A Review of Chest Compression Interruptions During Out-of-Hospital Cardiac Arrest and Strategies for the Future

  • Steven S. Souchtchenko
    Richmond Ambulance Authority, Richmond, Virginia

    Virginia College of Osteopathic Medicine, Blacksburg, Virginia

    Forest View Volunteer Rescue Squad, Richmond, Virginia
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  • John P. Benner
    Virginia College of Osteopathic Medicine, Blacksburg, Virginia

    Charlottesville-Albemarle Rescue Squad, Charlottesville, Virginia

    Department of Emergency Management, University of Virginia Health System, Charlottesville, Virginia
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  • Jessica L. Allen
    Charlottesville-Albemarle Rescue Squad, Charlottesville, Virginia

    Department of Emergency Management, University of Virginia Health System, Charlottesville, Virginia

    Department of Emergency Medicine, University of Virginia Health System, Charlottesville, Virginia
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  • William J. Brady
    Reprint Address: William J. Brady, md, Department of Emergency Medicine, University of Virginia Health System, 3020 Cove Lane, Charlottesville, VA 22911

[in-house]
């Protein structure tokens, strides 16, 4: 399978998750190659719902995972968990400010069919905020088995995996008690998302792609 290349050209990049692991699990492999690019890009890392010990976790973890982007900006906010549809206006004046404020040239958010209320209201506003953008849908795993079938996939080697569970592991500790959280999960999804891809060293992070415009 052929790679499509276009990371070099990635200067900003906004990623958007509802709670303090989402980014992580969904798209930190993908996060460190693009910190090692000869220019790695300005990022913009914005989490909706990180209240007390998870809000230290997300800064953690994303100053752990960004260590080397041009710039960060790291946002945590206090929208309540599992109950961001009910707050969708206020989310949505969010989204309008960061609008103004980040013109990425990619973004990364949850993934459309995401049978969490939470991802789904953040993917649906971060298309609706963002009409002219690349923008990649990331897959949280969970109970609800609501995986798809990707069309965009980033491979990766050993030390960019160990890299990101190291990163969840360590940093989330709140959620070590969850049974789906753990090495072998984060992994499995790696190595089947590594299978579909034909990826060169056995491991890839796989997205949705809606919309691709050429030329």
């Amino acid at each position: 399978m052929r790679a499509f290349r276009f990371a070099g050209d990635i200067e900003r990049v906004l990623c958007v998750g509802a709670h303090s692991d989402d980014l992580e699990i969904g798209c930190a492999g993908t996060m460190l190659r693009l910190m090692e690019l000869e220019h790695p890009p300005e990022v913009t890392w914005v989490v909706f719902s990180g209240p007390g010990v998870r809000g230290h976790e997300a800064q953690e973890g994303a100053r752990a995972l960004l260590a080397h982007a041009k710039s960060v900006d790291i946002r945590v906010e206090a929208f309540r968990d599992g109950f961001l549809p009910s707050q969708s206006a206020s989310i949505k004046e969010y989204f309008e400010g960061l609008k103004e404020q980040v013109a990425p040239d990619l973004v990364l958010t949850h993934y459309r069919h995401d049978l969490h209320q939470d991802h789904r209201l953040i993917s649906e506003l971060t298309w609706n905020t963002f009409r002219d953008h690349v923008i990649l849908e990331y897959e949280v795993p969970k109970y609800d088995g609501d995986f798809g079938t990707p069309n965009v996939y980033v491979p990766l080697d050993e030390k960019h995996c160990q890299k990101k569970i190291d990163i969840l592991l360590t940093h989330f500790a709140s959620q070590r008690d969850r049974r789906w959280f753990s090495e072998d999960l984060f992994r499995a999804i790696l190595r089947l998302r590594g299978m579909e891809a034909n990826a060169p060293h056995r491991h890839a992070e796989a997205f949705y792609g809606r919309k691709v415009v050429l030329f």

Charlottesville-Albemarle Rescue Squad, Charlottesville, Virginia

    Department of Emergency Management, University of Virginia Health System, Charlottesville, Virginia

    Department of Emergency Medicine, University of Virginia Health System, Charlottesville, Virginia
    Search for articles by this author



      It has been known for many years that interrupting chest compressions during cardiopulmonary resuscitation (CPR) from out-of-hospital cardiac arrest (OHCA) leads directly to negative outcomes. Interruptions in chest compressions occur for a variety of reasons, including provider fatigue and switching of compressors, performance of ventilations, placement of invasive airways, application of CPR devices, pulse and rhythm determinations, vascular access placement, and patient transfer to the ambulance. Despite significant resuscitation guideline changes in the last decade, several studies have shown that chest compressions are still frequently interrupted or poorly executed during OHCA resuscitations. Indeed, the American Heart Association has made great strides to improve outcomes by placing a greater emphasis on uninterrupted chest compressions. As highly trained health care providers, why do we still interrupt chest compressions? And are any of these interruptions truly necessary?


      This article aims to review the clinical effects of both high-quality chest compressions and the effects that interruptions during chest compressions have clinically on patient outcomes.


      The causes of chest compression interruptions are explored from both provider and team perspectives. Current and future methods are introduced that may prompt the provider to reduce unnecessary interruptions during chest compressions.


      New and future technologies may provide promising results, but the greatest benefit will always be a well-directed, organized, and proactive team of providers performing excellent-quality and continuous chest compressions during CPR.


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